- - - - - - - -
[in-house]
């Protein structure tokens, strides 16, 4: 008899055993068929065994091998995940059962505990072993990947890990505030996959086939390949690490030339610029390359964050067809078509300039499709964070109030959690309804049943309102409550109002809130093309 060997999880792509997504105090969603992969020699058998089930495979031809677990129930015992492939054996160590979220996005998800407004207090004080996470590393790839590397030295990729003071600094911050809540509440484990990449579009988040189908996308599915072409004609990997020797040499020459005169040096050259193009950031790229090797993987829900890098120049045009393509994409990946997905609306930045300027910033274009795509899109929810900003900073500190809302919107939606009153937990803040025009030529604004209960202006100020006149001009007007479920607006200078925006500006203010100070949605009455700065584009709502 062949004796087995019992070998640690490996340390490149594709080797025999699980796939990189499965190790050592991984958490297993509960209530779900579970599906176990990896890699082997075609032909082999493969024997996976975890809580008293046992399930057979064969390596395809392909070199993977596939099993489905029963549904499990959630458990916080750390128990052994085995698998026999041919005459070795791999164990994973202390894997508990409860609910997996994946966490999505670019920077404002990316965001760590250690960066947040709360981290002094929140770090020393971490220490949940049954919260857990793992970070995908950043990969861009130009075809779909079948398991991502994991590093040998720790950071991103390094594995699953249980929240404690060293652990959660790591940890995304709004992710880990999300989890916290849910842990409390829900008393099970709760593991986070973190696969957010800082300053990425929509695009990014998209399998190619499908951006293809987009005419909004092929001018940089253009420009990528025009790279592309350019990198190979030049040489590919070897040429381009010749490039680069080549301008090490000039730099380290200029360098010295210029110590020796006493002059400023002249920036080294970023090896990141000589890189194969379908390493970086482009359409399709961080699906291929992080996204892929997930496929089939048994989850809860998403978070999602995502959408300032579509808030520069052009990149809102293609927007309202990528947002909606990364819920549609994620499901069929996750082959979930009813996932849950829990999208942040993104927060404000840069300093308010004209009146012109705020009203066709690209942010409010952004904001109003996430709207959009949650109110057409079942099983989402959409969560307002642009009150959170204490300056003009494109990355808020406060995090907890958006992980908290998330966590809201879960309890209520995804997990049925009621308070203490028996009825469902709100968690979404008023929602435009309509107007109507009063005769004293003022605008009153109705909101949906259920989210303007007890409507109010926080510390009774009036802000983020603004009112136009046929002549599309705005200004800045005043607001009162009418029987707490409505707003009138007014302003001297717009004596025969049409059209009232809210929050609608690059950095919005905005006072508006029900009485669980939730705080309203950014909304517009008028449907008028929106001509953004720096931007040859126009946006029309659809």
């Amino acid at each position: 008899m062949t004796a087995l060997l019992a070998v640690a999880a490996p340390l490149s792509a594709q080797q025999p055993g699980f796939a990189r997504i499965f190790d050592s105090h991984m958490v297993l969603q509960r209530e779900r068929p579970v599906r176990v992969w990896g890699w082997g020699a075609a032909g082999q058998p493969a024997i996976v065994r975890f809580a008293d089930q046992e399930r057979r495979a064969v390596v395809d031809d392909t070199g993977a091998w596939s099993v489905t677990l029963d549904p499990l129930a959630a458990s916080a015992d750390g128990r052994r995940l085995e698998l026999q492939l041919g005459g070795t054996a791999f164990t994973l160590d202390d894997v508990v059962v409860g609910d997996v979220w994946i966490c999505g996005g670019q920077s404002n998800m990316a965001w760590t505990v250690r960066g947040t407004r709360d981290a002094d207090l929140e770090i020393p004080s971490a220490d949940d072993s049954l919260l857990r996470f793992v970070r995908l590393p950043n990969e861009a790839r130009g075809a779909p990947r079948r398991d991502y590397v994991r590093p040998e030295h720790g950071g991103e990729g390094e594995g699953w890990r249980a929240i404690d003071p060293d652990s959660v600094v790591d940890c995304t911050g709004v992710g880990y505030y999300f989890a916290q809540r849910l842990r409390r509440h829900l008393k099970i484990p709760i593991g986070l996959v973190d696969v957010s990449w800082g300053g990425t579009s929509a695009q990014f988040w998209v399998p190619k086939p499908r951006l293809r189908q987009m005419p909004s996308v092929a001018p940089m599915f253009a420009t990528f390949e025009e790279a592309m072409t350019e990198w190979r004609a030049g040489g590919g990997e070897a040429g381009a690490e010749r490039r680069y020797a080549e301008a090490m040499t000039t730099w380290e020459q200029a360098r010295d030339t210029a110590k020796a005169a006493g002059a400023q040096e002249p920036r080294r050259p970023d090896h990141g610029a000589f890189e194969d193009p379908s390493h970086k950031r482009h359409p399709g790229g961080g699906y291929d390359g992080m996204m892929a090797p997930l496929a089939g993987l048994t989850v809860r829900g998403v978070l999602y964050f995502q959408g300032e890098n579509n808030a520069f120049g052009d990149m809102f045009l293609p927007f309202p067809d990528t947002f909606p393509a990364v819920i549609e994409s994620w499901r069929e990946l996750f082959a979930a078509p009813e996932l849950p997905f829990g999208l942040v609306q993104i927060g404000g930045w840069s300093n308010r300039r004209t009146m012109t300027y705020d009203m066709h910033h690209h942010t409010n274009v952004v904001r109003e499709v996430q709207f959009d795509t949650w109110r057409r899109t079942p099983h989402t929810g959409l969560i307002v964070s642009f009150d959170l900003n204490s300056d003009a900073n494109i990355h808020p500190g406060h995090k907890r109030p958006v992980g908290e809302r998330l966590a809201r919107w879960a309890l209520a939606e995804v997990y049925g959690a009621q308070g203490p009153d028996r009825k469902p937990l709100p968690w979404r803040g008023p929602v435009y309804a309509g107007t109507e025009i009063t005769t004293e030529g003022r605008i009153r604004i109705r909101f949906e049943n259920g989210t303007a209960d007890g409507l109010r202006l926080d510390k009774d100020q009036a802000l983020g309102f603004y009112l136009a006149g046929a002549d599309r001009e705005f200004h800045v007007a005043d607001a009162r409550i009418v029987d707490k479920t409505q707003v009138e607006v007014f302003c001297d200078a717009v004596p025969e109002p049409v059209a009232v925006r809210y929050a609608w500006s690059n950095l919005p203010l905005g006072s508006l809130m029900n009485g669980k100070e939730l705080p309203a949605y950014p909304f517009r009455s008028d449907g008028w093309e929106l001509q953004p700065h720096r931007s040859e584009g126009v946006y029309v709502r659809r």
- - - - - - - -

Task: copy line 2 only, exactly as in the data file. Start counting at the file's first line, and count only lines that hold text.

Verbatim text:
């Protein structure tokens, strides 16, 4: 008899055993068929065994091998995940059962505990072993990947890990505030996959086939390949690490030339610029390359964050067809078509300039499709964070109030959690309804049943309102409550109002809130093309 060997999880792509997504105090969603992969020699058998089930495979031809677990129930015992492939054996160590979220996005998800407004207090004080996470590393790839590397030295990729003071600094911050809540509440484990990449579009988040189908996308599915072409004609990997020797040499020459005169040096050259193009950031790229090797993987829900890098120049045009393509994409990946997905609306930045300027910033274009795509899109929810900003900073500190809302919107939606009153937990803040025009030529604004209960202006100020006149001009007007479920607006200078925006500006203010100070949605009455700065584009709502 062949004796087995019992070998640690490996340390490149594709080797025999699980796939990189499965190790050592991984958490297993509960209530779900579970599906176990990896890699082997075609032909082999493969024997996976975890809580008293046992399930057979064969390596395809392909070199993977596939099993489905029963549904499990959630458990916080750390128990052994085995698998026999041919005459070795791999164990994973202390894997508990409860609910997996994946966490999505670019920077404002990316965001760590250690960066947040709360981290002094929140770090020393971490220490949940049954919260857990793992970070995908950043990969861009130009075809779909079948398991991502994991590093040998720790950071991103390094594995699953249980929240404690060293652990959660790591940890995304709004992710880990999300989890916290849910842990409390829900008393099970709760593991986070973190696969957010800082300053990425929509695009990014998209399998190619499908951006293809987009005419909004092929001018940089253009420009990528025009790279592309350019990198190979030049040489590919070897040429381009010749490039680069080549301008090490000039730099380290200029360098010295210029110590020796006493002059400023002249920036080294970023090896990141000589890189194969379908390493970086482009359409399709961080699906291929992080996204892929997930496929089939048994989850809860998403978070999602995502959408300032579509808030520069052009990149809102293609927007309202990528947002909606990364819920549609994620499901069929996750082959979930009813996932849950829990999208942040993104927060404000840069300093308010004209009146012109705020009203066709690209942010409010952004904001109003996430709207959009949650109110057409079942099983989402959409969560307002642009009150959170204490300056003009494109990355808020406060995090907890958006992980908290998330966590809201879960309890209520995804997990049925009621308070203490028996009825469902709100968690979404008023929602435009309509107007109507009063005769004293003022605008009153109705909101949906259920989210303007007890409507109010926080510390009774009036802000983020603004009112136009046929002549599309705005200004800045005043607001009162009418029987707490409505707003009138007014302003001297717009004596025969049409059209009232809210929050609608690059950095919005905005006072508006029900009485669980939730705080309203950014909304517009008028449907008028929106001509953004720096931007040859126009946006029309659809």